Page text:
III. Consequent to auxiliary requests of both parties, oral proceedings were appointed by the board.
IV. According to the appellant, while the originally filed application refers to four specific colours, cyan, magenta, yellow and black, it does not refer to first, second, third and fourth colours in a general sense. Disclosure of a first, second, third and fourth halftone image cannot be found in the documents as filed. The claim also generalises rotation between each line scan to rotation between each screen. Originally a 30º rotation was disclosed, this has now been generalised to rotation. There is also no support for the expression "faithfully representing". In addition only 254 lines per inch spacing is disclosed in relation to Example 4, this value should therefore be in the claim. During the oral proceedings, the appellant also objected that the first reference to the wording "in the image" present in claim 1 as granted is not present in the amended claim. In view of these defects, it must be concluded that the claim is not fully supported by the application as originally filed.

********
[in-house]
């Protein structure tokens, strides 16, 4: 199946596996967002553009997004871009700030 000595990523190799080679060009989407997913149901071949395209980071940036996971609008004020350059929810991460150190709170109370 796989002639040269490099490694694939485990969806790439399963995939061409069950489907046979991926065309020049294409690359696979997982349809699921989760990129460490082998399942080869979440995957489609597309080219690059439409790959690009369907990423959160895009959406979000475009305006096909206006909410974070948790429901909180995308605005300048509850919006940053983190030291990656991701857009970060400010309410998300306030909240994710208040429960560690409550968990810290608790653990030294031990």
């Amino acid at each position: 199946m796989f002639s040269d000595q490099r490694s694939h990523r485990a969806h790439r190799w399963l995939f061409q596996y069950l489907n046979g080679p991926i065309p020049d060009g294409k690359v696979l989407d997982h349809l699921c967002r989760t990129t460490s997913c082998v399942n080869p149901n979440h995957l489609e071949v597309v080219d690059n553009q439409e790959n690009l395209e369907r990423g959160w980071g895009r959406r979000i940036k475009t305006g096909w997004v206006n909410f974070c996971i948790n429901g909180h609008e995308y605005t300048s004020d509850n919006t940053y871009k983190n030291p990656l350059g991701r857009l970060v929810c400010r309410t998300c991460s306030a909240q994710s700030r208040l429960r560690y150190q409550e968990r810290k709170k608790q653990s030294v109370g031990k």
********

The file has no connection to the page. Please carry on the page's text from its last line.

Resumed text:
Not only does the priority document not support these features, but additionally Example IV therein is much narrower and does not disclose four colours.
With respect to document D3, the appellant argued during the oral proceedings, that Figure 11A thereof shows a line spacing meeting the claim in dispute and thus concluded the claim lacked novelty in the sense of Article 54 EPC. However, this document could be considered out of the assessment of inventive step, as it could only be taken into account in the context of Article 54(3) if the board considered the priority claim of the patent valid.